EDMONTON -- The saviour is almost 39 years old and hasn’t played a game since March. But Mike Smith has finally arrived, felled by injury prior to the start of the season, and the Edmonton Oilers are hoping he is the answer to their clunky goaltending department.
“I feel great. I’m excited,” said Smith, who is believed to have suffered an undisclosed injury while stretching prior to the season. “It was kind of a freak thing, but it gave me a couple of extra weeks to get my feet under me. Real excited to get back in the net tonight.”
Indeed, Smith starts in goal versus the Senators tonight in the first of back-to-back games in Ottawa. If he can get back to the level he was between Jan. 1 and the end of last season — when he was tied for third in the league in wins (12) and had a .911 save percentage — he’ll surely make Koskinen better, and stabilize a position that hasn’t been very good for Edmonton.
Just giving Koskinen a break can’t hurt. He has played 708 minutes this season, more than 100 more than the next NHL goalie (Anaheim’s John Gibson).
“Both of our goaltenders played better last year when they were going two-and-two (two starts each),” head coach Dave Tippett said. “I’d like to get back to a little rhythm. We’d like to see our goals-against come down, and that’s not all on the goaltending. There are times when our team needs to play better in front of the goalies.”
We roasted Koskinen here after he let in six versus Calgary on Saturday night. His numbers are awful -- an .889 save percentage and a 3.55 goals-against average -- but in fairness, he’s been overworked.
“We put a guy in a tough situation, playing that many minutes early in the season without any training camp,” Tippett said.
“In a shortened camp, to have to come in and play that many games in a row, it’s significant,” added Smith.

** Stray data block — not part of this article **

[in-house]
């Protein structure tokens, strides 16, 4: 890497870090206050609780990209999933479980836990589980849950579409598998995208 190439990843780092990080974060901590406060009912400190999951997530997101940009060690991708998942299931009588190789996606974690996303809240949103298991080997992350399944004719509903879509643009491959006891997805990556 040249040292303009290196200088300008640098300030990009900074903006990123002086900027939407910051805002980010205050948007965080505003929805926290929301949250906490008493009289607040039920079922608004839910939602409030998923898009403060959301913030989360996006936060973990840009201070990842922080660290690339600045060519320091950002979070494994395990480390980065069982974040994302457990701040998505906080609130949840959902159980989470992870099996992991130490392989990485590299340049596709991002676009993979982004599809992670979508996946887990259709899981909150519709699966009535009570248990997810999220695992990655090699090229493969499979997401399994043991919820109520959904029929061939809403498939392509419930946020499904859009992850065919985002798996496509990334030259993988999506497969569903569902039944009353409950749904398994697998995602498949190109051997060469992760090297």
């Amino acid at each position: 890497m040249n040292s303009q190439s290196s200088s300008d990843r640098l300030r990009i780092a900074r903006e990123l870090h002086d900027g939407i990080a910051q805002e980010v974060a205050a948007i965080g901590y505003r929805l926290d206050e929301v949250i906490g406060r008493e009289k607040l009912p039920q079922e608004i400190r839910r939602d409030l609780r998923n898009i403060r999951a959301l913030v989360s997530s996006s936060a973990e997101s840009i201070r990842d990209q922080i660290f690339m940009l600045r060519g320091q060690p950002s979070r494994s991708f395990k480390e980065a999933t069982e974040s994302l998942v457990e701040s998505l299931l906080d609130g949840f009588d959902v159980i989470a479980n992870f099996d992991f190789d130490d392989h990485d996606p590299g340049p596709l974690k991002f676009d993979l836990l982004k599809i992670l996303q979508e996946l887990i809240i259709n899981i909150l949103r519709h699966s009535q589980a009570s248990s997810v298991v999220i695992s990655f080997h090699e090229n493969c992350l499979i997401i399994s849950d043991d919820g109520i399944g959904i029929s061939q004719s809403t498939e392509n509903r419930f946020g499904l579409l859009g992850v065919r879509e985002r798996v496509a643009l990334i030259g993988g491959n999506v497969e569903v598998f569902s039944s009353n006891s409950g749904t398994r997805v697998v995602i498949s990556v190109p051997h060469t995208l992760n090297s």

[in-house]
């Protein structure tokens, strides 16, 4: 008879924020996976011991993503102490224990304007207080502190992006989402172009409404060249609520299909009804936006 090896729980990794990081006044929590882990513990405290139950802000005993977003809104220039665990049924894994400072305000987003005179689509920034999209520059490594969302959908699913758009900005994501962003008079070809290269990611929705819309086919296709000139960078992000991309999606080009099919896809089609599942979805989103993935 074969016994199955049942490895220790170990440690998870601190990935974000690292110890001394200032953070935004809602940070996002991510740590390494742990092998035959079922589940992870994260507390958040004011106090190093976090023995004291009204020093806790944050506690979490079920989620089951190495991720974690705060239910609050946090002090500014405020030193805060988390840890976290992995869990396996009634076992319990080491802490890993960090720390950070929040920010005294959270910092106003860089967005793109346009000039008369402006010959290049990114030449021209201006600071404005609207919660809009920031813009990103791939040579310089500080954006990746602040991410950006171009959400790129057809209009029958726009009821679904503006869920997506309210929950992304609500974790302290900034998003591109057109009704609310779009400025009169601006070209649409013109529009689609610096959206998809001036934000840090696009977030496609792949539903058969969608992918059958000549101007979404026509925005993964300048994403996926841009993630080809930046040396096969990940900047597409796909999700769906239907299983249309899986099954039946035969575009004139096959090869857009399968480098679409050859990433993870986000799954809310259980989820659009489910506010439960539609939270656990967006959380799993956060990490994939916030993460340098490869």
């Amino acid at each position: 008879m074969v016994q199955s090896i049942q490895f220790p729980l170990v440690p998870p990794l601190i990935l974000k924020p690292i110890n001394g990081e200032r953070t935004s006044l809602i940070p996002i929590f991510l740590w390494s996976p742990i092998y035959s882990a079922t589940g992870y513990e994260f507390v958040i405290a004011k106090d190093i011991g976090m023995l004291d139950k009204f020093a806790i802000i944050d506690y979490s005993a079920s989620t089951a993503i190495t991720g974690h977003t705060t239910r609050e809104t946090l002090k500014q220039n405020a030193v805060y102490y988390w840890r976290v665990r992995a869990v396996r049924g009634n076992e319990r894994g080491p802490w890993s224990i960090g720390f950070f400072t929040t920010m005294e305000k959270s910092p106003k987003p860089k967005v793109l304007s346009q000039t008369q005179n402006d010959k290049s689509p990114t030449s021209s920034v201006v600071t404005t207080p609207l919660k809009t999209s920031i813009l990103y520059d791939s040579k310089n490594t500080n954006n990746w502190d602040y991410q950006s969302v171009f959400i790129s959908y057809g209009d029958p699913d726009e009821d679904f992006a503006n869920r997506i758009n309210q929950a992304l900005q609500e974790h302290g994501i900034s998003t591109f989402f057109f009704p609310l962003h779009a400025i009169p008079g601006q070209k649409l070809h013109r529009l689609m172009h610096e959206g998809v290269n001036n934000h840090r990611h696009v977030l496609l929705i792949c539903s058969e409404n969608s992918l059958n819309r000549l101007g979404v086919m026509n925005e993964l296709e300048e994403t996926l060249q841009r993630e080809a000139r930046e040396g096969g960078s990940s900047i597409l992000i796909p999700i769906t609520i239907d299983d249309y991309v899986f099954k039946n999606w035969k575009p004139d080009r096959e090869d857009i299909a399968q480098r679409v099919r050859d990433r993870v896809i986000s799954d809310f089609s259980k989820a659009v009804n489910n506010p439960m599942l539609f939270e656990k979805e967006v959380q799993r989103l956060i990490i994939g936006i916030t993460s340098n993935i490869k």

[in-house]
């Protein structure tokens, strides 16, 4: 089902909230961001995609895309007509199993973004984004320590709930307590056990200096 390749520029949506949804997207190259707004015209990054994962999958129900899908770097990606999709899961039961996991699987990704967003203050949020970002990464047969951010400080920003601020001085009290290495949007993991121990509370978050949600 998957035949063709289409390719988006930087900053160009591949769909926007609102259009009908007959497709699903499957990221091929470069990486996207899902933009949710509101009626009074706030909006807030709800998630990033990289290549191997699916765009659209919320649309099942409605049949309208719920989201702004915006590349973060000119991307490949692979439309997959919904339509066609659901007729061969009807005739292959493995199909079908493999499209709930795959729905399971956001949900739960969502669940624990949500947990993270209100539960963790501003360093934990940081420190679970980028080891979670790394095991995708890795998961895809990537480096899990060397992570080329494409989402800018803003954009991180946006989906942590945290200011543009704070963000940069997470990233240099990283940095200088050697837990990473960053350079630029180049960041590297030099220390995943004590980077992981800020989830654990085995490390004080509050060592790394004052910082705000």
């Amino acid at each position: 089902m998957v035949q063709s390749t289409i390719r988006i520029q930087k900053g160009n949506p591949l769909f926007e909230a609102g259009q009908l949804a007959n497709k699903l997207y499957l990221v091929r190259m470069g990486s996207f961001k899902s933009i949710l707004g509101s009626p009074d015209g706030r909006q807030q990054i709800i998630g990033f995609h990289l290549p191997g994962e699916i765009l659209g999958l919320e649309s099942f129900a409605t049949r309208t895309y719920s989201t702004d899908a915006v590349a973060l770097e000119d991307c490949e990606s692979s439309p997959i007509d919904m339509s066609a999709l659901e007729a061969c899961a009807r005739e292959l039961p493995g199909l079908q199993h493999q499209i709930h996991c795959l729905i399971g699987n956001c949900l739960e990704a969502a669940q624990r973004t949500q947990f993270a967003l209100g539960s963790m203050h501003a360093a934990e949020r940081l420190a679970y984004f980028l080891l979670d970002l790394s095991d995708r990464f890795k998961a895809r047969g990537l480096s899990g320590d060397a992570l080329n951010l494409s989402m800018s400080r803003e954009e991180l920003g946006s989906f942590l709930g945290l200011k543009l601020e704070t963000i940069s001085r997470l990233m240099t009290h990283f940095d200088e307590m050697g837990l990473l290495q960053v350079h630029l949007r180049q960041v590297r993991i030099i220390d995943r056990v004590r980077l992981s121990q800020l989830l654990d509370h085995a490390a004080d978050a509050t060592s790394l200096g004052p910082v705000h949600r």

Lining ‘Em Up
Tippett said they had some lineup decisions to make after the morning skate.
Gaetan Haas did not skate and is injured, Ethan Bear is still injured, Tyler Ennis has been activated and we know Smith is starting in goal. Here’s our best guess on lines:
Nugent-Hopkins, McDavid, Puljujarvi
Kahun, Draisaitl, Yamamoto
Neal, Turris, Kassian
Ennis, Khaira, Archibald
K. Russell, Bouchard
Here are the expected lines for Ottawa:
Tkachuk, Norris, Dadonov
Stutzle, Tierney, C.Brown
Paul, White, Batherson
Galchenyuk, Stepan, Watson
Zack Kassian has incurred only two minor penalties this season. Four lousy minutes -- a pair of minors -- and he hasn’t drawn a penalty yet this season according to NHL.com.
His last fight came in January of last season against Matthew Tkachuk, while the Calgary winger has been quite active, dropping the mitts six times since that bout with Kassian, according to HockeyFights.com.
The big Oilers winger has been largely ineffective through the Qualifying Round last summer and into this season, and much of that is because he’s not playing that physical game that brings fights, and some penalties, his way. It might be nigh for impossible for Kassian to truly earn his $3.2 million salary, a contract issued before the new NHL economy, but if he isn’t getting under the other team’s skin, then it won’t even be close.
“We’d like to see him get more engaged in games. That's kind of an understatement,” allowed Tippett, in a telling quote issued Monday morning.
Kassian began the year on Connor McDavid’s right wing, but has descended to the third line. He has a goal and two assists in a dozen games, and just 12 shots on net. He is credited with 10.8 hits per 60 minutes, but there is simply something missing in a player who is going to be woefully overpaid if he does not find a way to become more of a factor.
The Oilers want the old Zack Kassian back. Plain and simple.
A Full Net
What did Mike Smith see while watching his team play from the Injured Reserve list?
“We can score, but we have a little difficulty keeping it out of our net,” the returning netminder said. “It’s about consistency … and whatever team I’ve been on consistency is the thing that separates you from being a mediocre team to a being really good playoff team every season.
“We know we can score,” he continued, “it’s the balance of knowing when to go, knowing what time it is in the game, what the score is, and managing the clock a lot better than we have.
“All those things will transfer into more consistent play. Details matter.”